Senior Host of 'All Things Considered'
Robert Siegel, a senior host of NPR's award-winning evening newsmagazine All Things Considered, got started in radio news when he was a college freshman in 1964. He's still at it.
As a host, Siegel has reported from Western Europe, Eastern Europe, and Israel. He now concentrates on domestic stories. During the fall of 1992, Siegel took a short leave from the show to anchor Talk of the Nation, NPR's nationwide live call-in program.
Before joining All Things Considered in 1987, Siegel served for four years as director of NPR's News and Information Department, overseeing production of NPR's newsmagazines All Things Considered and Morning Edition, as well as special events and other news programming. During his tenure, NPR launched its popular Saturday and Sunday newsmagazine Weekend Edition. Siegel joined NPR in December 1976 as an associate producer, and was appointed public affairs editor in 1977 and senior editor in 1978. In 1979, Siegel was chosen to open NPR's London bureau, where he worked as senior editor until 1983.
From 1971 to 1976, Siegel worked for WRVR Radio in New York City as a reporter, host, and director of news and public affairs. While at WRVR, he was one of a team that received an Armstrong Award for the series "Rockefeller's Drug Law." Before going to WRVR, he was morning news reporter and telephone talk show host for WGLI Radio in Babylon, New York.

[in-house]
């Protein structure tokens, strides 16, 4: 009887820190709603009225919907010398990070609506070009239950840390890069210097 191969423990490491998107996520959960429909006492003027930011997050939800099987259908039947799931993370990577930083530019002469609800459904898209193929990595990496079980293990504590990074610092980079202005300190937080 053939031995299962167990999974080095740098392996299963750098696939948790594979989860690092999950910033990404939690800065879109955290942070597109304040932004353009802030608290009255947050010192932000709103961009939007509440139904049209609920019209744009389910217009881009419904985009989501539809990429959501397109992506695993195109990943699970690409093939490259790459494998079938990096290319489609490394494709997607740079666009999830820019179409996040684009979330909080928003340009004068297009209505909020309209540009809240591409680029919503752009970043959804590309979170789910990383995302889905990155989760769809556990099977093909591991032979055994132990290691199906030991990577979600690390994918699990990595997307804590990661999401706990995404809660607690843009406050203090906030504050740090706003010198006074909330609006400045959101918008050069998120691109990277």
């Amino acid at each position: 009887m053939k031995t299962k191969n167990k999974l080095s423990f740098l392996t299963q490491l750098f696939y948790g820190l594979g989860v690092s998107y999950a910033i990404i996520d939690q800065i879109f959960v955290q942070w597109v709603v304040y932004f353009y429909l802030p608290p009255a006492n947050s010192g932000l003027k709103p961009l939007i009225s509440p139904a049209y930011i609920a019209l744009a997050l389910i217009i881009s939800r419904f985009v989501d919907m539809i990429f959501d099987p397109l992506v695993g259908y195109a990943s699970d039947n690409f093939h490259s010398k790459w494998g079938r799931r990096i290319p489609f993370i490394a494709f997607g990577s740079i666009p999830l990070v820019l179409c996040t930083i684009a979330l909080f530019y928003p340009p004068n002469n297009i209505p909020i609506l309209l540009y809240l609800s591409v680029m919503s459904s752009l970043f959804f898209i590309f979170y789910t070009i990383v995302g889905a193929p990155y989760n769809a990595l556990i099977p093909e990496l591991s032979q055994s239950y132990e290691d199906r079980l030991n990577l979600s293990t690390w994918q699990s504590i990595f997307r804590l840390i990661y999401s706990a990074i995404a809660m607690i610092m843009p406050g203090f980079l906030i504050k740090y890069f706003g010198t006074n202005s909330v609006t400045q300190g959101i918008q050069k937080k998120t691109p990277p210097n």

Siegel shared in NPR's 1994/95 Alfred I. duPont-Columbia University Silver Baton Award for "The Changing of the Guard: The Republican Revolution," NPR's coverage of the first 100 days of the 104th Congress. His coverage of the peace movements in East and West Germany earned him a 1984 Alfred I. duPont-Columbia University Silver Baton Award for excellence in broadcast journalism. Siegel's two-part documentary "Murder, Punishment, and Parole in Alabama" earned the 1997 American Bar Association's Silver Gavel Award. The series revealed a criminal justice system beset by the financial difficulties of keeping violent offenders in long-term incarceration. His other awards include the National Mental Health Association's 1991 Mental Health Award for his interviews conducted on the streets of New York in an All Things Considered story, "The Mentally Ill Homeless."
A graduate of New York's Stuyvesant High School and Columbia University, Siegel began his career in radio at the college radio station WKCR-FM where he anchored coverage of the 1968 Columbia demonstrations. The station's work received an award from the Writers Guild of America East.
Siegel is the editor of The NPR Interviews 1994, The NPR Interviews 1995, and The NPR Interviews 1996—compilations of NPR's most popular radio conversations from each year